Sunday, December 13, 2009

CSA week three - Thai basil eggplant

There are lots of recipes on the web for Thai dishes using basil and eggplant. Mostly they're just: fry eggplant, add soy sauce and basil, serve over rice. That not only isn't going to satisfy me, I wouldn't get a blog post out of it. So I started with the most complicated recipe I could find (which, as a bonus, uses the bell pepper) and messed with it.

1 medium-sized European eggplant, sliced into 1"-square cross-section strips
1 1/2 suntan bell peppers (or one red and one green), sliced into short broad strips
1 medium onion, chopped into pieces roughly the same size as the pepper pieces
hot peppers to taste, finely chopped
all the garlic left in the house, finely chopped (up to 3 Tablespoons, but I only managed 1)
1 generous handful Thai basic, roughly chopped

3 Tablespoons Thai fish sauce
1 Tablespoon soy sauce
1 Tablespoon brown sugar
1 chicken thigh, deboned, deskinned and cut into bite-sized pieces (meat is optional, but I'm compensating for less eggplant than the 3 Chinese eggplants the original recipe called for. If you want to stay vegetarian bar the fish sauce, tofu would be fine or just reduce the amount of onions and peppers.)
1/2-3/4 cup warm water

2 teaspoons corn starch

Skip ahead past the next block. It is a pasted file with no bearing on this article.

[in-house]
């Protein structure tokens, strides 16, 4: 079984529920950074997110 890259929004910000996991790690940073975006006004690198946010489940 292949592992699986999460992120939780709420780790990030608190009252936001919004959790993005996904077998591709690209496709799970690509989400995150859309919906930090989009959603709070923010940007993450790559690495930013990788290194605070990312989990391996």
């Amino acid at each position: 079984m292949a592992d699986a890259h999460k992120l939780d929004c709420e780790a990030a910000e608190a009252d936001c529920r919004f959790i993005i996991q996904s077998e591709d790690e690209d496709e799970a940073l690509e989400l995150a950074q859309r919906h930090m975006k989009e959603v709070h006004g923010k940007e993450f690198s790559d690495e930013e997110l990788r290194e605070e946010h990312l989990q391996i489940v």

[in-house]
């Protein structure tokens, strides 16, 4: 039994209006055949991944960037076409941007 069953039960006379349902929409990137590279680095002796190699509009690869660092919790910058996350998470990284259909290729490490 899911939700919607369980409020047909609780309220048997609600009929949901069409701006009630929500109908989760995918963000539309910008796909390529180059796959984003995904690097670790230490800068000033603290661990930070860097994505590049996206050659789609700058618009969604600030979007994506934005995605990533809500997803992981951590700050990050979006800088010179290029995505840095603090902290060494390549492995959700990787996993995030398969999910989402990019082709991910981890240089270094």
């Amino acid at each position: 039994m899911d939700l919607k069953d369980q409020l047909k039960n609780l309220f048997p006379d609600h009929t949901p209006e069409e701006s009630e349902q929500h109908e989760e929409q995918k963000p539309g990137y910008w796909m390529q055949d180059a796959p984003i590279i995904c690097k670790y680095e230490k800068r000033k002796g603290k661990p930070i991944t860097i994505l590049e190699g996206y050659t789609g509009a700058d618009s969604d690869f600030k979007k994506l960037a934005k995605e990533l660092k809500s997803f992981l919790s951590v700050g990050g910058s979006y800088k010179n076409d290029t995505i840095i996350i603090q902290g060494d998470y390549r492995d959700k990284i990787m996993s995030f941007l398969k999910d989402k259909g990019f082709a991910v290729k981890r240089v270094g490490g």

2 Tablespoons warm water

1. Mix fish sauce, soy sauce and brown sugar. Add the chicken and put it in the refrigerator to marinate. Mix the cornstarch and 2 Tablespoons water.

2. Heat a wok over high heat until it's smoking hot. Add a Tablespoon of cooking oil, the eggplant and a pinch of salt. Fry, stirring frequently for 5 minutes, until the eggplant is softened and, in spots, browned. Remove eggplant to a large bowl.

3. Heat another 1 Tablespoon of oil. Add onions and bell peppers and cook for 5 minutes, until both are softened and a little browned and the onions turn translucent. Remove to the bowl with the eggplant.

3. Heat a third Tablespoon of oil. Add the garlic, hot pepper and fry briefly. Add the chicken (drained of the marinade) and cook until the chicken loses its pinkness. Add the vegetables and mix thoroughly. Add the marinade, and a judicious amount of the warm water. Wait until the water starts boiling and add the basil then cook for at least one minute. When everything looks about right to you, add the cornstarch and take off the heat. Stir until the sauce turns glossy and thickens.

Serve over rice, noodles or a salad.

Hmm...not bad, but not fabulous. The texture of the vegetables is just right--soft but with a little firmness left to the bite. But the sauce isn't quite as flavorful as I'd like. A bit more fish sauce, a squeeze of lime and a whole lot of sriracha wakes it up, but the balance is off. Stock instead of water would help, but I think I just don't have enough flavorings for this much vegetation. Maybe my ratios were off.How big are medium-sized Chinese eggplants anyway?

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